Apr 16, 2020

One Grid, Four Exercises with Mary Schwentker

I use this layout a lot for clinics. The exercises can be made easy enough for the D1 pony clubber and challenging enough for the most advanced horse and rider. All exercises work with poles on the ground or small jumps. I usually keep the height of the jumps under 3 feet, even for the upper level horse and rider.

Exercise 1 - The Serpentine

  1. Work on riding well balanced turns, in a rhythmical canter. Ask for the new canter lead while the horse is in the air. School this until the exercise is smooth.
  2. To make it harder, add in a rollback turns for the top and bottom jumps.

Exercise 2 - Counting Strides and Adjustability

  1. Canter the 60’ distance on each lead until the number of strides is consistently the same. I call this “your homebase canter.”
  2. Create the same number of strides between the jumps on both the right lead and the left lead and make that number is consistent so that the canter is balanced in both directions.
  3. Now add a stride between the jumps. Be able to repeat the added stride on both leads. Be able to go back and forth from the homebase canter to the added stride.
  4. Now, from the homebase canter, leave a stride out to the next jump. Be able to go back to homebase canter between the jumps and then leave the stride out between the jumps.
  5. Work to be able to have all three canters available as desired.

Exercise 3 - The Wheels

  1. Canter top four jumps. Work on keeping the circle round and jumping in the center of each jump.
  2. Now work to have the same number of strides between each jump. Be able to switch from top wheel to bottom wheel, keeping the circles round and strides between jumps equal.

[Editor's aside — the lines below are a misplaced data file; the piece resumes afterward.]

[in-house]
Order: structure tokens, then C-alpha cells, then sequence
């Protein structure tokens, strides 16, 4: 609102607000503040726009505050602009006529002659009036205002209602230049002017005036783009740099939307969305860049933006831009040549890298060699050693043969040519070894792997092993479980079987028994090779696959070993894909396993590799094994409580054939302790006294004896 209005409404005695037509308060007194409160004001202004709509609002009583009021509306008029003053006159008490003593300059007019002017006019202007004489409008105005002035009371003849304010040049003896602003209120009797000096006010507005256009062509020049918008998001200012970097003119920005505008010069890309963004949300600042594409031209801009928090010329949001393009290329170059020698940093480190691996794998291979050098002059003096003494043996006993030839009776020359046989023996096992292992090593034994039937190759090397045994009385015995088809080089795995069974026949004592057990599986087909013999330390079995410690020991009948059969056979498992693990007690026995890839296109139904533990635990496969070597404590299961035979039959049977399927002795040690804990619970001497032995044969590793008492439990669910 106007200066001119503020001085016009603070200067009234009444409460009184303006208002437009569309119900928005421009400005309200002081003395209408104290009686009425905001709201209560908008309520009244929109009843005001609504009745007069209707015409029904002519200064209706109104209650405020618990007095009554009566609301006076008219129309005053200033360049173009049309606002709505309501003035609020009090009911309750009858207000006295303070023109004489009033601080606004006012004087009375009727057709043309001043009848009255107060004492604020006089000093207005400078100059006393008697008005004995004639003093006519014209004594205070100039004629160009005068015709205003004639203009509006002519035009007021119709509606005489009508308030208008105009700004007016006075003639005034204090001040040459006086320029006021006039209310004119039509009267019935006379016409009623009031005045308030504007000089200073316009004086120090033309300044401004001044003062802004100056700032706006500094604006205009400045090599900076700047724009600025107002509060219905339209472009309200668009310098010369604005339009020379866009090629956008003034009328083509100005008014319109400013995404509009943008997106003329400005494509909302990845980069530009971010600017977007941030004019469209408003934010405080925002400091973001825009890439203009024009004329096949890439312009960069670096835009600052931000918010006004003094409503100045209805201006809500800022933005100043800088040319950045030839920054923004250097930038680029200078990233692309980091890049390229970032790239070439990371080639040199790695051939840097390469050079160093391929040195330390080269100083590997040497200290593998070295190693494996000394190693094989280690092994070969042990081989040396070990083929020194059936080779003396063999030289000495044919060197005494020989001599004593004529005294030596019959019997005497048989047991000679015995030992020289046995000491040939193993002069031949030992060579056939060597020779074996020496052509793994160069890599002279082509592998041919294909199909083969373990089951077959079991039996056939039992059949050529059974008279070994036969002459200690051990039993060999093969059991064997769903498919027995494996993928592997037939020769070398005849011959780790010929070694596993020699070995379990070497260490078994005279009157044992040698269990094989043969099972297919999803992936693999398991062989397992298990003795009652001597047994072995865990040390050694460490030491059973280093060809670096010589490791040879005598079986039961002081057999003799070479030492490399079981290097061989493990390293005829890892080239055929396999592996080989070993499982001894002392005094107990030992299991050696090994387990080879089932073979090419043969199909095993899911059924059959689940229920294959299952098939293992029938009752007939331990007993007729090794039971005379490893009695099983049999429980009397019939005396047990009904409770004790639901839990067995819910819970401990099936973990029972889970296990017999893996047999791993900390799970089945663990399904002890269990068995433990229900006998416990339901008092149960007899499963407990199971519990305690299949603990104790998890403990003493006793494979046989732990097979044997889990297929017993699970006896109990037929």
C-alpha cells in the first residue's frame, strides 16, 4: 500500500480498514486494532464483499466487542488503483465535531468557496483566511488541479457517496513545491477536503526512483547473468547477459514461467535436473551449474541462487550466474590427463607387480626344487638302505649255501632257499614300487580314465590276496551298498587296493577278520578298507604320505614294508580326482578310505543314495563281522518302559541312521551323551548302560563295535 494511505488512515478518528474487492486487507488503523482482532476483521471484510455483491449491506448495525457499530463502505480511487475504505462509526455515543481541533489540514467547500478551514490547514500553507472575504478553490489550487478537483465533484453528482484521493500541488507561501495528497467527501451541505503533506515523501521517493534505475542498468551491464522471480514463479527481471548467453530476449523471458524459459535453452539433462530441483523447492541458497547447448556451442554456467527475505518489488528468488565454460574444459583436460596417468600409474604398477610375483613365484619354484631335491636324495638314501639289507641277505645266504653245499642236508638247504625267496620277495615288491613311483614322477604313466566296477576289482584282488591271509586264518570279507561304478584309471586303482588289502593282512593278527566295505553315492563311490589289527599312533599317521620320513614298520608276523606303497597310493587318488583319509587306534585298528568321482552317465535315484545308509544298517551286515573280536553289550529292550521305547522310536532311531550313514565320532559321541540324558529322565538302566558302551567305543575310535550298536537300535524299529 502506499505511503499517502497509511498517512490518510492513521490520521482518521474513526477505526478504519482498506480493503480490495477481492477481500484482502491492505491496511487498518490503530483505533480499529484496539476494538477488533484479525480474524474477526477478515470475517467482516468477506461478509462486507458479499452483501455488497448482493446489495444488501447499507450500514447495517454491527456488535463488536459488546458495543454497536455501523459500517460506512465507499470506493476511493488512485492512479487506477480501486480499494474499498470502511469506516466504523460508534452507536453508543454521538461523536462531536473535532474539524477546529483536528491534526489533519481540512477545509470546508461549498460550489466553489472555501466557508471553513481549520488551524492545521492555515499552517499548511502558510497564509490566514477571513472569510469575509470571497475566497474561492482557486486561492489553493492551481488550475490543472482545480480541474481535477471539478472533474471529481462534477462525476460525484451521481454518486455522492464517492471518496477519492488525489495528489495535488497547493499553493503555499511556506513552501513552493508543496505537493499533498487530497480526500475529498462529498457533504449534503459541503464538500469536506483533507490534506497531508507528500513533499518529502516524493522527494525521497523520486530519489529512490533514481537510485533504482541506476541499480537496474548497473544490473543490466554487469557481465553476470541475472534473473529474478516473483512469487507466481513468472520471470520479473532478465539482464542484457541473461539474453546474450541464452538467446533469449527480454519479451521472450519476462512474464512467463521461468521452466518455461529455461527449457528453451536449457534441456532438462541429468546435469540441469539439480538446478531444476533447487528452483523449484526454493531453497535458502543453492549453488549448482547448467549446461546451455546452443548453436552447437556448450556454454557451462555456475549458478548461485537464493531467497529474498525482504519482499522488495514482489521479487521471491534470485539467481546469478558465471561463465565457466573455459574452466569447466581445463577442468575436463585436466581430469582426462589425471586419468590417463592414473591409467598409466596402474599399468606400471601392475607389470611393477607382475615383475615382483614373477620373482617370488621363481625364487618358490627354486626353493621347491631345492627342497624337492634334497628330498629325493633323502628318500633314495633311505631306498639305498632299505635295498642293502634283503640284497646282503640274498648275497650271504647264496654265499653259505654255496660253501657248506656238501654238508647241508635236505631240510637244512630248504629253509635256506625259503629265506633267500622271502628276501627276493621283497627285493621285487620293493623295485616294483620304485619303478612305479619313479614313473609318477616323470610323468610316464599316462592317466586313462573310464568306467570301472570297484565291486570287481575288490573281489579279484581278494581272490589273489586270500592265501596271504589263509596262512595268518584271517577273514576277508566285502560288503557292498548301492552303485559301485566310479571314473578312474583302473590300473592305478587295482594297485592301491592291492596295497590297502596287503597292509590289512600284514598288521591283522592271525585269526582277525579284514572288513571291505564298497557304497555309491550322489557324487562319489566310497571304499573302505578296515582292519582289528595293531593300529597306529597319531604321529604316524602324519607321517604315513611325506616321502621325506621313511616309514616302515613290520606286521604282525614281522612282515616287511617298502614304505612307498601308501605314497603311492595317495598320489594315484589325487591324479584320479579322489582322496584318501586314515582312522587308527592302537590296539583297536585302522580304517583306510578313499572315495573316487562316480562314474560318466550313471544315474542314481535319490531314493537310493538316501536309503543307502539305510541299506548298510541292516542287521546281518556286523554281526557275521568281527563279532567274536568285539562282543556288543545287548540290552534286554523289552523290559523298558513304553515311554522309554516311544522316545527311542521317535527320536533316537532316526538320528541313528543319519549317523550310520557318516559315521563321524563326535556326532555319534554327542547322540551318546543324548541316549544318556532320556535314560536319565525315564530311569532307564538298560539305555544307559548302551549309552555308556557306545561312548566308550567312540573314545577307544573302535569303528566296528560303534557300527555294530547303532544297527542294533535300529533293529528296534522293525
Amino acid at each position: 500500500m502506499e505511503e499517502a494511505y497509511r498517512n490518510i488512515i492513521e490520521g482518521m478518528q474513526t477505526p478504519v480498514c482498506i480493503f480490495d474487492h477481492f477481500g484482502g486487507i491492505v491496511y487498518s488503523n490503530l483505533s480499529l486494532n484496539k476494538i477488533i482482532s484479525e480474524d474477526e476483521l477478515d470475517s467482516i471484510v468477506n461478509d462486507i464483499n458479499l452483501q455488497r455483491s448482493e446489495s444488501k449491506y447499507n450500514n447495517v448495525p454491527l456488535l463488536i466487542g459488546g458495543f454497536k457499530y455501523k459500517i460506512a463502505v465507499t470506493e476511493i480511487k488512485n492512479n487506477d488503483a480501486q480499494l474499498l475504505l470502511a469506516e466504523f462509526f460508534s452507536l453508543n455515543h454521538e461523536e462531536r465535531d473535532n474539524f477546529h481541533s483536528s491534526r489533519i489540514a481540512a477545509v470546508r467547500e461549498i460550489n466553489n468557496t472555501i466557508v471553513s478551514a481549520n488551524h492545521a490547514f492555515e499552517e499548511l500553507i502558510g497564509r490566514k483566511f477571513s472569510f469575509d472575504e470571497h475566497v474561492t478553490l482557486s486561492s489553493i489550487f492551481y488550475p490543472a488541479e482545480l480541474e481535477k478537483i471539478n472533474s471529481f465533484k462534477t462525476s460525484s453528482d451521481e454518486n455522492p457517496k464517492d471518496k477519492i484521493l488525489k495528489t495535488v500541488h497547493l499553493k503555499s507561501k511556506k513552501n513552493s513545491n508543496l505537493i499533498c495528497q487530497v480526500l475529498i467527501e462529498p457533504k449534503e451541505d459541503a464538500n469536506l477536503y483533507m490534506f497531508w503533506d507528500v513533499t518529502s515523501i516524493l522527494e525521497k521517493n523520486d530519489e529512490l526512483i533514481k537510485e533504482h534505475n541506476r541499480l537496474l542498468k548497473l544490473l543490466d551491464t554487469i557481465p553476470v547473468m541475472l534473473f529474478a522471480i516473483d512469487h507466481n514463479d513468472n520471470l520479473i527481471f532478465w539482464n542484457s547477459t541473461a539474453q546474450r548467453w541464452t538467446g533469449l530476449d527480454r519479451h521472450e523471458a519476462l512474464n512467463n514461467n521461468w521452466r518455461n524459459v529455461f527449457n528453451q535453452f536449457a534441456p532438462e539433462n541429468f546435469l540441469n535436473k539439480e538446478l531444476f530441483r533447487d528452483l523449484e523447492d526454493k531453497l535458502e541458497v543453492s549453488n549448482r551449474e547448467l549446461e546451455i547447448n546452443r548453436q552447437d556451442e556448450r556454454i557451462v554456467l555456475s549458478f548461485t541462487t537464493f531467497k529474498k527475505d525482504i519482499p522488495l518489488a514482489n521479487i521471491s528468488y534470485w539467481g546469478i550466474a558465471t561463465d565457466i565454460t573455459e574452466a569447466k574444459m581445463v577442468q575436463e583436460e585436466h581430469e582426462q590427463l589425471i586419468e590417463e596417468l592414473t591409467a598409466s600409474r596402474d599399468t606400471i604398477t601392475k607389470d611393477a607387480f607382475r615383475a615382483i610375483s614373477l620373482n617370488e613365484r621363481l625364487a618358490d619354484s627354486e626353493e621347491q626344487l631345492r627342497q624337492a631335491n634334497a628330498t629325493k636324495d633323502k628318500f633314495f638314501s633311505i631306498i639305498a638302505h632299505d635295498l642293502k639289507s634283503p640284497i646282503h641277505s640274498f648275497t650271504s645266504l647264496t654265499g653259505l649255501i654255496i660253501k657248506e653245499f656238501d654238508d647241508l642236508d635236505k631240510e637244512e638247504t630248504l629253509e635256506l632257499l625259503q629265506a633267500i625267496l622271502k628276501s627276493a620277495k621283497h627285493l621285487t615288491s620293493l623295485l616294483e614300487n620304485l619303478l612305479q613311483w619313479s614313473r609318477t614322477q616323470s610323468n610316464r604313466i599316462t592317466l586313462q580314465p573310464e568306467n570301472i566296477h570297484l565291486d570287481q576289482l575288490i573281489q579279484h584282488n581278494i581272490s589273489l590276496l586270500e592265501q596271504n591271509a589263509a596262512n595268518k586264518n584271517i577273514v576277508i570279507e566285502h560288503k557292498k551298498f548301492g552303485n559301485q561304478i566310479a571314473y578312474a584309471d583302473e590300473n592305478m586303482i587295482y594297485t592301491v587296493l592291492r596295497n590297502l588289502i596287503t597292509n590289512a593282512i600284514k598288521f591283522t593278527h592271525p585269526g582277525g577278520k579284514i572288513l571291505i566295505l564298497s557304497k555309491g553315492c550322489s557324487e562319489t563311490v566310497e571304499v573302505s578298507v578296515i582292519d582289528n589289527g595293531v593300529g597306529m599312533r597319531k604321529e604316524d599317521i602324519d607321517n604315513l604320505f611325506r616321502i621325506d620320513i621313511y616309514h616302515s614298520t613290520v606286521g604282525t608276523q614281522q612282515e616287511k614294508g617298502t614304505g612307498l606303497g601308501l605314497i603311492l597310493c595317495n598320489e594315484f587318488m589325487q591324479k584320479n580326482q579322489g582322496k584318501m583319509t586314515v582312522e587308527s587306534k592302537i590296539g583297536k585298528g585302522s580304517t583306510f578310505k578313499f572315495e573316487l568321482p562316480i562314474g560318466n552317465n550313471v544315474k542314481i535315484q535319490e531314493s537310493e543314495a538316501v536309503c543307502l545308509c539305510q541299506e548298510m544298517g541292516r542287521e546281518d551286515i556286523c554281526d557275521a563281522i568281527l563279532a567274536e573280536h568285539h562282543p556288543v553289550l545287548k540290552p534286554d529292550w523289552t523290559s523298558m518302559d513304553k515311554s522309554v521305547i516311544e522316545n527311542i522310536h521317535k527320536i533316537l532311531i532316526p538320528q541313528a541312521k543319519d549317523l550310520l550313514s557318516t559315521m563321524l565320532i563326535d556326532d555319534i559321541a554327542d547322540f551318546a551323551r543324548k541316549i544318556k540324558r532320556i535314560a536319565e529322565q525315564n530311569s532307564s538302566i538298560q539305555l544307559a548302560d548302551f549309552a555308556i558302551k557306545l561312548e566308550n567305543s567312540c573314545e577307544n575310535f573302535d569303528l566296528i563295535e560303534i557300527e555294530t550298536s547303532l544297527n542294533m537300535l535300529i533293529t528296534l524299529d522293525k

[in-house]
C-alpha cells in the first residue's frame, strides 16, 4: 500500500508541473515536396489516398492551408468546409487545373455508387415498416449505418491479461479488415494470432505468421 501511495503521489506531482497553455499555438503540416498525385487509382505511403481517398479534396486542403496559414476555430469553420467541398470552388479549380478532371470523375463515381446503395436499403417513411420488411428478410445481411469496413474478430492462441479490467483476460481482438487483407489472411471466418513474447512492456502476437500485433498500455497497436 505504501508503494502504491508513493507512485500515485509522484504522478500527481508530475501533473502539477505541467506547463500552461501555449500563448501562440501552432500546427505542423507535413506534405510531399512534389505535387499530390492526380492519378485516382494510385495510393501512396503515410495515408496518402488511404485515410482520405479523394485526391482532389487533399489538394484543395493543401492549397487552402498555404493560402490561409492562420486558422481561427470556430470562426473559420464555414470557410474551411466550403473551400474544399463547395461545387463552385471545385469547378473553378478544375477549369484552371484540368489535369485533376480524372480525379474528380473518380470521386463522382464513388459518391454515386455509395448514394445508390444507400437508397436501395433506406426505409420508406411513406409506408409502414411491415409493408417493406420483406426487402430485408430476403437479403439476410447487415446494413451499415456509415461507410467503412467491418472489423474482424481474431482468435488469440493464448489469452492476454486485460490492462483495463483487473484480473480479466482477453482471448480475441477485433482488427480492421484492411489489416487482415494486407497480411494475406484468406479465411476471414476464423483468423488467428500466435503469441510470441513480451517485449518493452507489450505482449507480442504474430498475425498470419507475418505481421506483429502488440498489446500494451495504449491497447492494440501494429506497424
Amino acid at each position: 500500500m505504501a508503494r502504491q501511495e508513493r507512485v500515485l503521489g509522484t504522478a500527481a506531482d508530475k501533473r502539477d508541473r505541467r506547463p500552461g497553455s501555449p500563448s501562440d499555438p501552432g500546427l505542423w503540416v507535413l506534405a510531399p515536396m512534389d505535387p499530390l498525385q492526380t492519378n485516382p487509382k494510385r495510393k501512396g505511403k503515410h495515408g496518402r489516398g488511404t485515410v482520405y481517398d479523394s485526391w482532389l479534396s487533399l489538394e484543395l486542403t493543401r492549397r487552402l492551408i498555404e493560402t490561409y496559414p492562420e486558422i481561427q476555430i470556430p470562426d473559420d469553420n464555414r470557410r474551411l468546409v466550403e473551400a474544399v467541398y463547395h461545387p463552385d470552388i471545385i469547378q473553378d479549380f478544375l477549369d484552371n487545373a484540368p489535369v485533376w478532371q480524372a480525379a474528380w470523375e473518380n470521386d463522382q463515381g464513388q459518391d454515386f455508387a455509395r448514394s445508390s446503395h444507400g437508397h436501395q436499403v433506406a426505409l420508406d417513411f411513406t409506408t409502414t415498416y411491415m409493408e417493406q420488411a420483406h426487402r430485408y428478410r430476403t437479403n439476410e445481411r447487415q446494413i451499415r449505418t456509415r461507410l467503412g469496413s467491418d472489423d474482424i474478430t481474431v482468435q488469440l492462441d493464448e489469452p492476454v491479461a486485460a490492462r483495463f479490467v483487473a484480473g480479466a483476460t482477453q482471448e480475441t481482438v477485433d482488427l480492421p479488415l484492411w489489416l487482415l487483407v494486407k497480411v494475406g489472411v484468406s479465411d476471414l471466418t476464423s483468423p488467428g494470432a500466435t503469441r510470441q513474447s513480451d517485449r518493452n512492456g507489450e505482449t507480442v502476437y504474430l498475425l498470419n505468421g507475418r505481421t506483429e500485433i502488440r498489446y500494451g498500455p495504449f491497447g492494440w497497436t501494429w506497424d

3. Want to make it harder? Try to add a stride between the jumps. Want it harder? Do four strides, jump, then five strides, jump, then four, then five, working between your homebase canter and added stride canter.

Exercise 4 - The Slice

  1. Angle each jump on centerline staying inside of the other jumps.

About Mary Schwentker

Janet Gallay Photo.

Mary Schwentker has successfully competed at multiple international events including the Kentucky Three-Day Event. She has been an ICP Certified Instructor since 2003 at Level II, is an “A” level graduate of the Manada Creek Pony Club, and holds USDF bronze and silver medals. In 1999, Mary was short-listed for the United States Equestrian Team for the Pan American Games. She served on the USEA Board of Governors from 2010-2015. Mary graduated in 1986 with a Bachelor of Science from Wilson College. She has served as the DC for Blue Ridge Hunt Pony Club since 2011. She has been a National Examiner for USPC for more than 10 years and is currently serving on the USEA membership committee, USPC show committee, and USPC national testing committee. She is married to Andrew Schwentker and has two sons, Nicholas and Drew.

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For seasoned and novice riders alike, it is always good to revisit the basics. Serving as the foundation for any eventer, the positions used on the cross-country course differ from those in the dressage or show jumping ring. The USEA tuned into five-time Olympian, three-time World Equestrian Games rider, two Pan-American Games rider, and USEA ECP certified coach Karen O'Connor as she walked coaches and students at the USEA ECP Symposium through the basic positions for effective cross-country riding.

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USEF New Phone and Fax Number

The USEF's main phone number and fax number have changed. We wanted to notify you so you continue to get the support you need.

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With the recent wrap-up of the 2023 Eventing Coaches Program (ECP) Symposium in Ocala, Florida, USEA Podcast Host Nicole Brown chats with ECP Faculty Members Jennifer Howlett Rousseau and Robin Walker about all things related to the ECP. From the USEA Eventing Handbook by the Levels to the benefits of pursuing certification, selecting the best coach for you, recapping this year's Symposium, and more - this week's USEA podcast is the perfect educational tool for coaches and riders alike!

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3 Steps to More Successful Saddle Time in 2023

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